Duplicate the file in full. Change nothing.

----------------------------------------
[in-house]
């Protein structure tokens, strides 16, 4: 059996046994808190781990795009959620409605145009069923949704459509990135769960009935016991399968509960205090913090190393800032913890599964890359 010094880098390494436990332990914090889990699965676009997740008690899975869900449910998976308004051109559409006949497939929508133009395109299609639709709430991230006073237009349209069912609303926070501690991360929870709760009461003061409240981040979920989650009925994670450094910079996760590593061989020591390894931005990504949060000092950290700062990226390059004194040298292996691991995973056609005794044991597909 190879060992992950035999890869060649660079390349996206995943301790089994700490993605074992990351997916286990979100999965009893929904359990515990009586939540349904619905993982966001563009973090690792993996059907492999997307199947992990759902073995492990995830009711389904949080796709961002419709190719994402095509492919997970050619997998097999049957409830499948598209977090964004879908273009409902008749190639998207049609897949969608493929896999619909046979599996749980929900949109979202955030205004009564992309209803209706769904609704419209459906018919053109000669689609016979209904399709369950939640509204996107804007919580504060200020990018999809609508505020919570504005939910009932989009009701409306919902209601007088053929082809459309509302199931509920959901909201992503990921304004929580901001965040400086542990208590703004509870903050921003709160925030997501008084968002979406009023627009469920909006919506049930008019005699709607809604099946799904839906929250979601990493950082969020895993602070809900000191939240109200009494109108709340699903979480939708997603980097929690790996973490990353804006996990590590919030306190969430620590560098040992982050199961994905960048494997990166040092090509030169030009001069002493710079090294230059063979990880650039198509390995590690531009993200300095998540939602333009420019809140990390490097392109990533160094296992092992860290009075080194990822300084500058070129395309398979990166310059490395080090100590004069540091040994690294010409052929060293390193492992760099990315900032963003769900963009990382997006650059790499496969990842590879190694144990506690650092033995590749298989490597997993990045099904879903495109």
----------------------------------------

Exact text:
[in-house]
């Protein structure tokens, strides 16, 4: 059996046994808190781990795009959620409605145009069923949704459509990135769960009935016991399968509960205090913090190393800032913890599964890359 010094880098390494436990332990914090889990699965676009997740008690899975869900449910998976308004051109559409006949497939929508133009395109299609639709709430991230006073237009349209069912609303926070501690991360929870709760009461003061409240981040979920989650009925994670450094910079996760590593061989020591390894931005990504949060000092950290700062990226390059004194040298292996691991995973056609005794044991597909 190879060992992950035999890869060649660079390349996206995943301790089994700490993605074992990351997916286990979100999965009893929904359990515990009586939540349904619905993982966001563009973090690792993996059907492999997307199947992990759902073995492990995830009711389904949080796709961002419709190719994402095509492919997970050619997998097999049957409830499948598209977090964004879908273009409902008749190639998207049609897949969608493929896999619909046979599996749980929900949109979202955030205004009564992309209803209706769904609704419209459906018919053109000669689609016979209904399709369950939640509204996107804007919580504060200020990018999809609508505020919570504005939910009932989009009701409306919902209601007088053929082809459309509302199931509920959901909201992503990921304004929580901001965040400086542990208590703004509870903050921003709160925030997501008084968002979406009023627009469920909006919506049930008019005699709607809604099946799904839906929250979601990493950082969020895993602070809900000191939240109200009494109108709340699903979480939708997603980097929690790996973490990353804006996990590590919030306190969430620590560098040992982050199961994905960048494997990166040092090509030169030009001069002493710079090294230059063979990880650039198509390995590690531009993200300095998540939602333009420019809140990390490097392109990533160094296992092992860290009075080194990822300084500058070129395309398979990166310059490395080090100590004069540091040994690294010409052929060293390193492992760099990315900032963003769900963009990382997006650059790499496969990842590879190694144990506690650092033995590749298989490597997993990045099904879903495109």